Budget 2016 – Corporation Tax | Wright Vigar

Budget 2016 – Corporation Tax

 In News, Treasury Updates

Loans to participators

The loans to participators rules aim to prevent owners of close companies avoiding Income Tax and National Insurance contributions by remunerating themselves through loans or advances that are not repaid, rather than taking dividends or salary. For loans, advances and arrangements made on or after 6 April 2016, the rate of tax payable by close companies on such loans will be increased from 25% to 32.5%.

Corporation tax rates

The corporation tax rate has been cut further to 17% from 1 April 2020. The current rate of 20% will reduce to 19% from 1 April 2017 and to 17% from 1 April 2020.

Corporation tax loss relief

The government will introduce two changes from 1 April 2017. Firstly, the rules will be made more flexible so that losses carried forward can be used against profits from other income streams or other companies within a group. Secondly, the government will only permit 50% of the profit to be reduced by losses carried forward. However as this restriction will only apply to profits in excess of £5 million, 99% of all companies are unaffected. For groups, the £5 million allowance will apply to the group.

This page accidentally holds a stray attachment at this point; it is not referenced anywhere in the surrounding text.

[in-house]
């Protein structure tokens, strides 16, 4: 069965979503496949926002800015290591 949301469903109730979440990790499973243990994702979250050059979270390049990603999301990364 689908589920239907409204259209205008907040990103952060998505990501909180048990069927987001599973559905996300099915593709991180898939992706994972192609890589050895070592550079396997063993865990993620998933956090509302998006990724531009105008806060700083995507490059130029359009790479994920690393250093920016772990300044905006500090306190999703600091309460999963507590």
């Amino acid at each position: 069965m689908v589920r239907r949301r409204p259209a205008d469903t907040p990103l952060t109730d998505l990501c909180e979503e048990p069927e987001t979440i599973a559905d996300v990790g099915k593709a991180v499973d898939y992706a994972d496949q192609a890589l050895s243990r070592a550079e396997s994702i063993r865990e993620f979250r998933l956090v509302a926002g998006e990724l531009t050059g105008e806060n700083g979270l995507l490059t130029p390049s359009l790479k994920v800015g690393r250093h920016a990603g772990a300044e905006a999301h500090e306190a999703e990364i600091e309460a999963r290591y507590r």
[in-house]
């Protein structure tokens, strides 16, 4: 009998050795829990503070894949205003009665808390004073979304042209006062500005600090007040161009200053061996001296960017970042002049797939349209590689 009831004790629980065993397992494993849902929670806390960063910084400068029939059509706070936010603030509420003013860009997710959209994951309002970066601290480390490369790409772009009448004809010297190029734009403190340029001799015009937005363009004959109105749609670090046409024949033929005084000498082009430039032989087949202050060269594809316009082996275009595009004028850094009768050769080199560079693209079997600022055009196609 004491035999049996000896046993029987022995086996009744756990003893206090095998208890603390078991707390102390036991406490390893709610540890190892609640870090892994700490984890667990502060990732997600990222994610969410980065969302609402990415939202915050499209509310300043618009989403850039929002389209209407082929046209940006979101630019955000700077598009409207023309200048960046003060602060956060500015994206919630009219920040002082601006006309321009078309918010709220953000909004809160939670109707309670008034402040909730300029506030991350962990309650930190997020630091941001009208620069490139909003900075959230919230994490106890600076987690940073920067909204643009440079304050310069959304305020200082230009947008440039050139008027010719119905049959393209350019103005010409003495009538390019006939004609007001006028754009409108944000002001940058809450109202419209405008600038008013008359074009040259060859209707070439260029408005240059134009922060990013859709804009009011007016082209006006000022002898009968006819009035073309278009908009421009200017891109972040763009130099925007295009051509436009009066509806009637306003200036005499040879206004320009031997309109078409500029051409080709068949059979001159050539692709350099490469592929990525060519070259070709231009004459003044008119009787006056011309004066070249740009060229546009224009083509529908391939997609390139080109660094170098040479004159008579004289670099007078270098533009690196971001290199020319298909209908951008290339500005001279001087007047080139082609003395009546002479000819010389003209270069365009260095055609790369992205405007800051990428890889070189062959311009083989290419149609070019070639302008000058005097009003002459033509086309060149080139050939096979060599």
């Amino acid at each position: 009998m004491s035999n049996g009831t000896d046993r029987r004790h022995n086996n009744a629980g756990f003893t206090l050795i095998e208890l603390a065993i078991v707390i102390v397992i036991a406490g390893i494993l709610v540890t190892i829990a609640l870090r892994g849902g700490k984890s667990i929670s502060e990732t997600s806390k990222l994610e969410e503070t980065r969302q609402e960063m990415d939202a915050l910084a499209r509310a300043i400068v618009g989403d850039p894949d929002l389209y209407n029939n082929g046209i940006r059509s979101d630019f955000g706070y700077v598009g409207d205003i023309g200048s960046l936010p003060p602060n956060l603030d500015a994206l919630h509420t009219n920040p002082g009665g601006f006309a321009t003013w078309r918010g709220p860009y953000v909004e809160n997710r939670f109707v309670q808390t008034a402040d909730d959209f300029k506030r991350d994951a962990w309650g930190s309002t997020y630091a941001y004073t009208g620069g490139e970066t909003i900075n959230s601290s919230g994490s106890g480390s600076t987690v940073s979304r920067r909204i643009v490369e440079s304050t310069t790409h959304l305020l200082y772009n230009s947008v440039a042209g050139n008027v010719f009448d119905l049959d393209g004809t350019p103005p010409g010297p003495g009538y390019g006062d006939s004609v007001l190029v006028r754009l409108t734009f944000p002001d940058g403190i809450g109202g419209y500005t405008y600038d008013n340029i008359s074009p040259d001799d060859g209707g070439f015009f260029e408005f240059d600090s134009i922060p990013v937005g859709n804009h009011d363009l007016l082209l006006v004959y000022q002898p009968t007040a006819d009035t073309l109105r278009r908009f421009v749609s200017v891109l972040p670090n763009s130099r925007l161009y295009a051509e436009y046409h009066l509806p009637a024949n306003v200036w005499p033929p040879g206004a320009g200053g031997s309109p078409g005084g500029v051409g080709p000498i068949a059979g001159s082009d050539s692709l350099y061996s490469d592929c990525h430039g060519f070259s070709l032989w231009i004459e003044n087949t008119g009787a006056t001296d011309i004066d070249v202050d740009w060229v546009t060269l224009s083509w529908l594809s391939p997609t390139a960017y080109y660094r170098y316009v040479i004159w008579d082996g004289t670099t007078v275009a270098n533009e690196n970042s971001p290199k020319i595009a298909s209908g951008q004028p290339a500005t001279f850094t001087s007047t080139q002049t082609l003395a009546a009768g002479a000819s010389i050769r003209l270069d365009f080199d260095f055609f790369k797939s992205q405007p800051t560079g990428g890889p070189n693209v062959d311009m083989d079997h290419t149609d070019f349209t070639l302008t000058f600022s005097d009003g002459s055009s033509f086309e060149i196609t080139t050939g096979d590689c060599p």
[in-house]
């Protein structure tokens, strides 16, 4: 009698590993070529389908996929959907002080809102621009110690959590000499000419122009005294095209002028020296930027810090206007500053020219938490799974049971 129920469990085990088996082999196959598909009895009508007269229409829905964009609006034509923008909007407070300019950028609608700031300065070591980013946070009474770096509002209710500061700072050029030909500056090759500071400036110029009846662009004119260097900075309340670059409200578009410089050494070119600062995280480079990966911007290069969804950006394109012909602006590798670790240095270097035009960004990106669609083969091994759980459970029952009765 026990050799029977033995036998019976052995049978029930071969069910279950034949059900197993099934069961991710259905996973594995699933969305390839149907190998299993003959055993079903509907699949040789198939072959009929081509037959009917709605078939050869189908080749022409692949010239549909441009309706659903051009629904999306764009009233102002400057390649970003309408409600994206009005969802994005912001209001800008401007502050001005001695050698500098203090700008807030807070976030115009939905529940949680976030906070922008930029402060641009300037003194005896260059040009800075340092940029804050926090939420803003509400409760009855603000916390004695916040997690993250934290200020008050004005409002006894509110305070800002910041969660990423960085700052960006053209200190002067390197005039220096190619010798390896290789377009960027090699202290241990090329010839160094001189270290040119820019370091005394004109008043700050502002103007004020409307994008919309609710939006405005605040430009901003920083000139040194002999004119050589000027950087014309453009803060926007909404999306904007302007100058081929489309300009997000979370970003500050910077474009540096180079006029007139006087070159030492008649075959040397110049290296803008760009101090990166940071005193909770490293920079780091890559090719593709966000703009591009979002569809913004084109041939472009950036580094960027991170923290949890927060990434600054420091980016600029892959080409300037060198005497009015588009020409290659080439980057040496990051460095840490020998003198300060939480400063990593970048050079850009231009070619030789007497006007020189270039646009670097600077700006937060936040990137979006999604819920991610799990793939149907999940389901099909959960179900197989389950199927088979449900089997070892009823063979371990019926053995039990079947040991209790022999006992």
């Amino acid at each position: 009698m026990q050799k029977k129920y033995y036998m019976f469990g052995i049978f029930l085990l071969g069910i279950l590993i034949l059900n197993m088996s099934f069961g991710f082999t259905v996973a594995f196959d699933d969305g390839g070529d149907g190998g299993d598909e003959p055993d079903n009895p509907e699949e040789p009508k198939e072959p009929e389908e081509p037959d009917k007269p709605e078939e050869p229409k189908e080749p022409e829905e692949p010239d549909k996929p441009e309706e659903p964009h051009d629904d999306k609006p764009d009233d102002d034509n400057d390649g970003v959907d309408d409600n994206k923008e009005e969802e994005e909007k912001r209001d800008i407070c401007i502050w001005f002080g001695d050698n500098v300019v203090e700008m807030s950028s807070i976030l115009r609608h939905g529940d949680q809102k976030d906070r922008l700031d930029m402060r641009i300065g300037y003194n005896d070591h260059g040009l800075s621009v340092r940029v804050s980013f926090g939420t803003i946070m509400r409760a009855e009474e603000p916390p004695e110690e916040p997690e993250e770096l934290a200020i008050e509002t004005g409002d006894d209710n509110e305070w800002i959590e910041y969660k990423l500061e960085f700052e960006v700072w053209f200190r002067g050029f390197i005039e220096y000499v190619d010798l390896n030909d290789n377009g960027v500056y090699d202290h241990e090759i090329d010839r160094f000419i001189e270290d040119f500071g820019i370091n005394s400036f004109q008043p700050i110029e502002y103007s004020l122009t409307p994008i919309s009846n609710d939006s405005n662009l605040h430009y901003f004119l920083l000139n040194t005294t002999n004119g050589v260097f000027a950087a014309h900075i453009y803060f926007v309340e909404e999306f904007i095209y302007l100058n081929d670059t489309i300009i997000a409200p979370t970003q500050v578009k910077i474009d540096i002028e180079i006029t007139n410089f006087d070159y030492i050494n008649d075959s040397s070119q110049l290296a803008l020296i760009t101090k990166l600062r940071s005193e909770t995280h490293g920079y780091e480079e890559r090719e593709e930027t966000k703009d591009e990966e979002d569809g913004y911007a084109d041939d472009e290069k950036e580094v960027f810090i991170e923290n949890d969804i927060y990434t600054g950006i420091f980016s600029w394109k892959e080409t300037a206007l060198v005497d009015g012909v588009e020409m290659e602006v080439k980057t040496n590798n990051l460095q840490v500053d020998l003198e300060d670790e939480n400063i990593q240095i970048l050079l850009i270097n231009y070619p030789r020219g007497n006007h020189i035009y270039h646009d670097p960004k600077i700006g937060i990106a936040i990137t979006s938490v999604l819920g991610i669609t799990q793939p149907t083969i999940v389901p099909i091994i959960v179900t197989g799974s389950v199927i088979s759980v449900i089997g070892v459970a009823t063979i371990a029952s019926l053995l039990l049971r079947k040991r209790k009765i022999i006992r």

Making sure large companies can’t artificially shift profits out of the UK

Some large companies use excessive interest payments to reduce the tax they pay on their profits in the UK. Relief on interest payments will now be capped at 30% of UK earnings, with exceptions for groups with legitimately high interest payments.

Over the next 5 years, the government will raise nearly £8 billion from large companies and multinationals through changes to the rules on interest and other measures, including:

  • introducing rules to prevent multinational companies avoid paying tax in any of the countries they do business in
  • taxing outbound royalty payments better – these are fees for using intellectual property like patents and copyrights – meaning multinationals pay more tax in the UK
  • making sure offshore property developers are taxed on their UK profits
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